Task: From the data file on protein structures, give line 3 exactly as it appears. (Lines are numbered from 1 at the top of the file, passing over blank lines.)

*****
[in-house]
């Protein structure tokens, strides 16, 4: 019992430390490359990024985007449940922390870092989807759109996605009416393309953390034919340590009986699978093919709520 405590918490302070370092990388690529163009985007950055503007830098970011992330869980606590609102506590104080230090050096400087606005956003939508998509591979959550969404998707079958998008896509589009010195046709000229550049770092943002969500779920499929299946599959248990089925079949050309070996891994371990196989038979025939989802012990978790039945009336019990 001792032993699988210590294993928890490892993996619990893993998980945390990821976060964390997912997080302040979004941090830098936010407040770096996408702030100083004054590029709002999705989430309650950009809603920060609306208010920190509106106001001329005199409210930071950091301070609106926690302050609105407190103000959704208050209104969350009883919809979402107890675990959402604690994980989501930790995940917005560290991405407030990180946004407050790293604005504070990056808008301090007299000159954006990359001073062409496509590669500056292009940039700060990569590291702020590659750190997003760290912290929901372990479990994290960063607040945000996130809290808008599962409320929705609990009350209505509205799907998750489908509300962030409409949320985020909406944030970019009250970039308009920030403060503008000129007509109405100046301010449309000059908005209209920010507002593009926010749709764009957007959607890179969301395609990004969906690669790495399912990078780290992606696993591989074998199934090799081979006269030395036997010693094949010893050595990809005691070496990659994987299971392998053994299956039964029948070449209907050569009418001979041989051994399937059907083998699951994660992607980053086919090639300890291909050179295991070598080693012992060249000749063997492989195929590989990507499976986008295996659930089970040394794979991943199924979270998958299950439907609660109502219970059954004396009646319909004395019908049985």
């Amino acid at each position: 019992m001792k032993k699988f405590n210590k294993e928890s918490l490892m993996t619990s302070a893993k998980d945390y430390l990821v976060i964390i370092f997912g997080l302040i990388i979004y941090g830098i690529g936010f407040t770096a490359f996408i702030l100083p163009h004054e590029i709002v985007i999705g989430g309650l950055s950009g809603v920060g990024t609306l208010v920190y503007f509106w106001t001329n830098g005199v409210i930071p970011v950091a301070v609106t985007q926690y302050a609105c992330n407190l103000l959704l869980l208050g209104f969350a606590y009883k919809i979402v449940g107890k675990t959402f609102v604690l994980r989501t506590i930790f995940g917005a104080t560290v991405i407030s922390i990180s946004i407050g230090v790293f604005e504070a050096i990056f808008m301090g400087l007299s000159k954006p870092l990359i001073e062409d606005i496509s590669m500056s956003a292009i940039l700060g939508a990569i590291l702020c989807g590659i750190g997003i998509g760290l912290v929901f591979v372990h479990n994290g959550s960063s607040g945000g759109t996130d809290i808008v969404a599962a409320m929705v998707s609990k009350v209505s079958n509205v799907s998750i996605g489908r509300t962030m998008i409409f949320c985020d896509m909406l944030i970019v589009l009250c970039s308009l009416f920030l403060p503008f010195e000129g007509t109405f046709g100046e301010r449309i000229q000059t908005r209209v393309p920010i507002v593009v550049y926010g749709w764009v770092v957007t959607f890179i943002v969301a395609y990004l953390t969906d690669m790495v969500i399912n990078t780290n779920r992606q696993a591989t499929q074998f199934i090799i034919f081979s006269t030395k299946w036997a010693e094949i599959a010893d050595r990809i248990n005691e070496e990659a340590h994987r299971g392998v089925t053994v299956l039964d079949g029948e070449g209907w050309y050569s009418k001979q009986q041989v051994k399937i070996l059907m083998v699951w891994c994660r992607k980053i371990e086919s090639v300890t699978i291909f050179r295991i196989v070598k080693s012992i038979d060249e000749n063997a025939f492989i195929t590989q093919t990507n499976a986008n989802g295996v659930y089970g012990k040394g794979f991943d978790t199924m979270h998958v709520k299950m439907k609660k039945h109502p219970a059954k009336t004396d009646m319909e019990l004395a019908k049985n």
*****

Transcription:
């Amino acid at each position: 019992m001792k032993k699988f405590n210590k294993e928890s918490l490892m993996t619990s302070a893993k998980d945390y430390l990821v976060i964390i370092f997912g997080l302040i990388i979004y941090g830098i690529g936010f407040t770096a490359f996408i702030l100083p163009h004054e590029i709002v985007i999705g989430g309650l950055s950009g809603v920060g990024t609306l208010v920190y503007f509106w106001t001329n830098g005199v409210i930071p970011v950091a301070v609106t985007q926690y302050a609105c992330n407190l103000l959704l869980l208050g209104f969350a606590y009883k919809i979402v449940g107890k675990t959402f609102v604690l994980r989501t506590i930790f995940g917005a104080t560290v991405i407030s922390i990180s946004i407050g230090v790293f604005e504070a050096i990056f808008m301090g400087l007299s000159k954006p870092l990359i001073e062409d606005i496509s590669m500056s956003a292009i940039l700060g939508a990569i590291l702020c989807g590659i750190g997003i998509g760290l912290v929901f591979v372990h479990n994290g959550s960063s607040g945000g759109t996130d809290i808008v969404a599962a409320m929705v998707s609990k009350v209505s079958n509205v799907s998750i996605g489908r509300t962030m998008i409409f949320c985020d896509m909406l944030i970019v589009l009250c970039s308009l009416f920030l403060p503008f010195e000129g007509t109405f046709g100046e301010r449309i000229q000059t908005r209209v393309p920010i507002v593009v550049y926010g749709w764009v770092v957007t959607f890179i943002v969301a395609y990004l953390t969906d690669m790495v969500i399912n990078t780290n779920r992606q696993a591989t499929q074998f199934i090799i034919f081979s006269t030395k299946w036997a010693e094949i599959a010893d050595r990809i248990n005691e070496e990659a340590h994987r299971g392998v089925t053994v299956l039964d079949g029948e070449g209907w050309y050569s009418k001979q009986q041989v051994k399937i070996l059907m083998v699951w891994c994660r992607k980053i371990e086919s090639v300890t699978i291909f050179r295991i196989v070598k080693s012992i038979d060249e000749n063997a025939f492989i195929t590989q093919t990507n499976a986008n989802g295996v659930y089970g012990k040394g794979f991943d978790t199924m979270h998958v709520k299950m439907k609660k039945h109502p219970a059954k009336t004396d009646m319909e019990l004395a019908k049985n």